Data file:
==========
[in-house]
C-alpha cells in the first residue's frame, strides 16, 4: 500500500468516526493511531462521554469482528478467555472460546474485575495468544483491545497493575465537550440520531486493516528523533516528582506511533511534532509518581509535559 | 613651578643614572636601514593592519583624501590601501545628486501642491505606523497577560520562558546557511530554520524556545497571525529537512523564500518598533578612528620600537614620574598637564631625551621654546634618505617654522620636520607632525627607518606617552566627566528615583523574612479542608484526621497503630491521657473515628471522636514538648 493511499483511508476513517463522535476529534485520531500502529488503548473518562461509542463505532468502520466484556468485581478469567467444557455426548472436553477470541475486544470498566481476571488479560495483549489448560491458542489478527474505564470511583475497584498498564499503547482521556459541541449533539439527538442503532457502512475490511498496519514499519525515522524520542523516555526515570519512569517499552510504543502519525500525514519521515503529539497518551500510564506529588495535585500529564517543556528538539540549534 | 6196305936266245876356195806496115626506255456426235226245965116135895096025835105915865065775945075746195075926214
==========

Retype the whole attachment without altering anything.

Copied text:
[in-house]
C-alpha cells in the first residue's frame, strides 16, 4: 500500500468516526493511531462521554469482528478467555472460546474485575495468544483491545497493575465537550440520531486493516528523533516528582506511533511534532509518581509535559 | 613651578643614572636601514593592519583624501590601501545628486501642491505606523497577560520562558546557511530554520524556545497571525529537512523564500518598533578612528620600537614620574598637564631625551621654546634618505617654522620636520607632525627607518606617552566627566528615583523574612479542608484526621497503630491521657473515628471522636514538648 493511499483511508476513517463522535476529534485520531500502529488503548473518562461509542463505532468502520466484556468485581478469567467444557455426548472436553477470541475486544470498566481476571488479560495483549489448560491458542489478527474505564470511583475497584498498564499503547482521556459541541449533539439527538442503532457502512475490511498496519514499519525515522524520542523516555526515570519512569517499552510504543502519525500525514519521515503529539497518551500510564506529588495535585500529564517543556528538539540549534 | 6196305936266245876356195806496115626506255456426235226245965116135895096025835105915865065775945075746195075926214